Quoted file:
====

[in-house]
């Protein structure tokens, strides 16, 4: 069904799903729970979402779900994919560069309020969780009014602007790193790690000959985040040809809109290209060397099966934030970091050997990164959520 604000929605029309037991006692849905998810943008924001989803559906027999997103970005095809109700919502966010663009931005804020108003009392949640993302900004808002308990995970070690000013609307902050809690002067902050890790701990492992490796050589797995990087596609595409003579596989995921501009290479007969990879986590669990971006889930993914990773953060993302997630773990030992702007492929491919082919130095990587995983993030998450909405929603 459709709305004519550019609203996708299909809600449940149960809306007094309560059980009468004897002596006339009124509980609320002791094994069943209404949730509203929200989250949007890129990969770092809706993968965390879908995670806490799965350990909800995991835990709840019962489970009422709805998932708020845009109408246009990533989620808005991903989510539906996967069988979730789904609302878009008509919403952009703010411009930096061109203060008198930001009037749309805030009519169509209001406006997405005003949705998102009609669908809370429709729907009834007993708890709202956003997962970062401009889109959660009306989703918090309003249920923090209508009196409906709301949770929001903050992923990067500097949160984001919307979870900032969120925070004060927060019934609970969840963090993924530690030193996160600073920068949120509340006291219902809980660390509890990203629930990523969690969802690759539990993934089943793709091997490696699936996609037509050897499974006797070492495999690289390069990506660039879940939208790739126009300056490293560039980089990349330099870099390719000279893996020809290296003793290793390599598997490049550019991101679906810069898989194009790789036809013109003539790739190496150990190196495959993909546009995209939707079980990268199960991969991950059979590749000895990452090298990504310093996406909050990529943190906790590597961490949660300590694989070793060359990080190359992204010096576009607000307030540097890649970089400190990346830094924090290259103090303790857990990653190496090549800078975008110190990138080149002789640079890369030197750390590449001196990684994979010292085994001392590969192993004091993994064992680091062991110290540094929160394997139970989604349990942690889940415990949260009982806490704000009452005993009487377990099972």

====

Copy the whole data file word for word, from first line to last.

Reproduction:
[in-house]
């Protein structure tokens, strides 16, 4: 069904799903729970979402779900994919560069309020969780009014602007790193790690000959985040040809809109290209060397099966934030970091050997990164959520 604000929605029309037991006692849905998810943008924001989803559906027999997103970005095809109700919502966010663009931005804020108003009392949640993302900004808002308990995970070690000013609307902050809690002067902050890790701990492992490796050589797995990087596609595409003579596989995921501009290479007969990879986590669990971006889930993914990773953060993302997630773990030992702007492929491919082919130095990587995983993030998450909405929603 459709709305004519550019609203996708299909809600449940149960809306007094309560059980009468004897002596006339009124509980609320002791094994069943209404949730509203929200989250949007890129990969770092809706993968965390879908995670806490799965350990909800995991835990709840019962489970009422709805998932708020845009109408246009990533989620808005991903989510539906996967069988979730789904609302878009008509919403952009703010411009930096061109203060008198930001009037749309805030009519169509209001406006997405005003949705998102009609669908809370429709729907009834007993708890709202956003997962970062401009889109959660009306989703918090309003249920923090209508009196409906709301949770929001903050992923990067500097949160984001919307979870900032969120925070004060927060019934609970969840963090993924530690030193996160600073920068949120509340006291219902809980660390509890990203629930990523969690969802690759539990993934089943793709091997490696699936996609037509050897499974006797070492495999690289390069990506660039879940939208790739126009300056490293560039980089990349330099870099390719000279893996020809290296003793290793390599598997490049550019991101679906810069898989194009790789036809013109003539790739190496150990190196495959993909546009995209939707079980990268199960991969991950059979590749000895990452090298990504310093996406909050990529943190906790590597961490949660300590694989070793060359990080190359992204010096576009607000307030540097890649970089400190990346830094924090290259103090303790857990990653190496090549800078975008110190990138080149002789640079890369030197750390590449001196990684994979010292085994001392590969192993004091993994064992680091062991110290540094929160394997139970989604349990942690889940415990949260009982806490704000009452005993009487377990099972």